Goodbye Solo: Writer-Director Ramin Bahrani’s Indie about Bizarre, Life-Affirming Friendship

Ramin Bahrani’s new film, Goodbye Solo, bears strong thematic resemblance to Iranian director Kiarostami’s Taste of Cherry, winner of the Palme d’Or at the 1997 Cannes Film Fest.

Senegalese cab driver Solo works hard to provide a better life for his young family in Winston-Salem, North Carolina.

William, an old man, hires Solo to take him to Blowing Rock, a peak in which updrafts cause objects that are dropped from it to fly upwards. William, rather depressed, does not ask for a ride back from the rock, so Solo assumes that he plans to commit suicide there. Solo befriends William, in hopes of talking him out of ending his life. He introduces William to his wife and his stepdaughter Alex, hoping to inspire the old man with a renewed joy of life.

“I began to wave at one specific elderly man every time I passed. Soon, he recognized me (or my car) and started happily waving at me, despite the fact that we did not know each other. I confess I was also happy to wave each time, but this man’s situation also filled me with a sense of sorrow. Clearly he was lonely and that small connection really meant something to him,” says writer-director Ramin Bahrani.

“I remember throwing sticks off the rock as a child,” Bahrani recalls, “and watching, hoping, and willing the wind to blow them back up.”

“The first thing I wanted to tell Bahareh (Azimi) about was O himself. He was a complex, kind and charming man, whose street past and language, love of reggae music and overall spirit became fused with the fictional character of Solo and the spirit of the film. O had the ability to make everyone who entered his taxi feel good. No matter how mean they might have been to him, they always left his taxi with a smile.”

Bahrani notes that GOODBYE SOLO not only encourages the viewer to see the film from William’s perspective instead of Solo’s, but that “…it was also about Solo saying goodbye to himself. His encounter with William has decisively changed Solo. The man who stands on Blowing Rock is not the same man who accepted the $100 from William in the first scene of the film. The title also refers to my hope that in the ending there is enough life and hope that even in the face of death these two friends can say goodbye to solitude.”

Bahrani remembers watching Red West’s casting tape. “I saw his face and heard his voice for no more than five seconds before jumping out of my seat and yelling ‘That’s William!’ In fact, he was so much William to me that I never called him by his real name. During production I honestly could not remember his real name!”

“Everything that William was not going to say in this film was there in his face, and in his walk, and the way he smoked; it was even in the real-life past of West,” Bahrani said. “His Elvis Rock and Roll days were all done; a faded memory. You could sense a struggle for purpose and meaning in the future, but what else was there? Who else was left? This just seemed so palpable on West’s face that I knew nobody could question it.”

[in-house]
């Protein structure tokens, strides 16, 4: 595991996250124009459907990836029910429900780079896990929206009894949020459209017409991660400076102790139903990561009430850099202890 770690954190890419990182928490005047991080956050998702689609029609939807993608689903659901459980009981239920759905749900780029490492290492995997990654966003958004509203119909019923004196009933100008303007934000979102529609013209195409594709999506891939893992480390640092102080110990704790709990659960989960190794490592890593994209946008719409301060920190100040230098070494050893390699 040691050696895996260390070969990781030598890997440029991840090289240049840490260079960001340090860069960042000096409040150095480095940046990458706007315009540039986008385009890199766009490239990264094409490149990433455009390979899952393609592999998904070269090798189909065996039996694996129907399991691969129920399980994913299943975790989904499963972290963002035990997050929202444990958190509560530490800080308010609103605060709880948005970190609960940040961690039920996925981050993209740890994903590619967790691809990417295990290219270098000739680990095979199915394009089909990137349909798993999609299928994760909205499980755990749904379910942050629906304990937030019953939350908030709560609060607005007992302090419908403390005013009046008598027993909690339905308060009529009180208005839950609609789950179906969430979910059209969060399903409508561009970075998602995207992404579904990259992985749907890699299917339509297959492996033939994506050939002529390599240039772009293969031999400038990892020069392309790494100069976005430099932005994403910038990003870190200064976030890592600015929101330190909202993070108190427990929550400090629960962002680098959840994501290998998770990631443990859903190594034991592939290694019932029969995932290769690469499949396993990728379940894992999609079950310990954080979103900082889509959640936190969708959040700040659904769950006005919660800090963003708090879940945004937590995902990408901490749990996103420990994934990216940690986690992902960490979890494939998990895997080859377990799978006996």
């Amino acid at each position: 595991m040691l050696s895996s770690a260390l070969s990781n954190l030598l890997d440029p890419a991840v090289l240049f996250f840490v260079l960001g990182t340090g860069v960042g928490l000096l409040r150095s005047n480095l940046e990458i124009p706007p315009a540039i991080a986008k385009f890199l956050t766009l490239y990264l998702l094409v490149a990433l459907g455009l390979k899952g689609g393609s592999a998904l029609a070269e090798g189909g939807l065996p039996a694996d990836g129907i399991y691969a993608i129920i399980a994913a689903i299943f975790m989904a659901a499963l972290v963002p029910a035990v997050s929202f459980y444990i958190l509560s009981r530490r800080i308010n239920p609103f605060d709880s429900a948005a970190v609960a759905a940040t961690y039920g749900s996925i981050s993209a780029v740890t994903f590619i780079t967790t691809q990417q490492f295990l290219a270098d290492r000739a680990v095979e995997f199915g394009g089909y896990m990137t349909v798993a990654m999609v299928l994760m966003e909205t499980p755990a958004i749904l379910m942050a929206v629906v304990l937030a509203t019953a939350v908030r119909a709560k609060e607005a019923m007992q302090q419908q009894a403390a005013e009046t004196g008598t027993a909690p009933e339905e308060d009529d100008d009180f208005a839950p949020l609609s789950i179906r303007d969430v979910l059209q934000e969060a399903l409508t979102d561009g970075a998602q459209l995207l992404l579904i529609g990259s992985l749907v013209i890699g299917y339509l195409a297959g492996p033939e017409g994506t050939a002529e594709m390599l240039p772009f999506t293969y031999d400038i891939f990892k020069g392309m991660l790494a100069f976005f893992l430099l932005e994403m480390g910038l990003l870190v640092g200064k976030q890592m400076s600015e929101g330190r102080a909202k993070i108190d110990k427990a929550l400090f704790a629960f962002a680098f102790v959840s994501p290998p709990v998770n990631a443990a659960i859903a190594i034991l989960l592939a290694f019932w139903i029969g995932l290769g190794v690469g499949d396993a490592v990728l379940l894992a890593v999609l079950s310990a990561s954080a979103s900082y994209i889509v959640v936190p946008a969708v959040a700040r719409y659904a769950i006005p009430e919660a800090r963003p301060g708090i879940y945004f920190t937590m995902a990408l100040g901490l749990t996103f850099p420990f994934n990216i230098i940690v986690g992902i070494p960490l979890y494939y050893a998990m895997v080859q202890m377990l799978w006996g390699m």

“A film is not a novel to be read at a table; it is to be acted and blocked out in scenes with a camera,” Bahrani says. “Red came very prepared and gave me even more than what I wanted.”

“From the script stage, Azimi and I had planned out a visual game of when William is in the back seat, when he moves to the front, and even the one time when Solo is in the back seat,” Bahrani says. “And then with Michael’s help we reinforced their relationship with the camera.” Simmonds adds, “Ramin and I talked about the dirty-two-shot, to visually connect the two men in profile when they’re both in the front seat studying or drinking beers. But ultimately we maintained that it’s best to stay simple and classical and let the story, and the two men’s striking faces unfold honestly before the camera without tricks.”

Bahrani says, “Michael and I decided on hand-held after I showed him photos I had taken on the rock.” Simmonds laughs, “I remember someone from production asked if we wanted a crane that day! What the hell would we do with a crane?!”

In general Bahrani did not often compliment West during the shoot. “I wanted to keep him alone, isolated and in character.” Bahrani adds. “Sometimes I would frustrate him right before scenes where he was to get angry at Solo.”

“The cinematic language of the final moments on the rock with Solo are important to me,” Bahrani states. “I tried to capture a very intense emotion and a complex philosophy about the world, god, life and death, through basic elements and cuts: Solo’s face, his hand holding a wooden stick above the clouds and trees, and the gusting sound of wind. No dialogue. No music. No sentiment. This scene can’t be a novel, a song, or theatre. It can only be expressed this way through cinema.”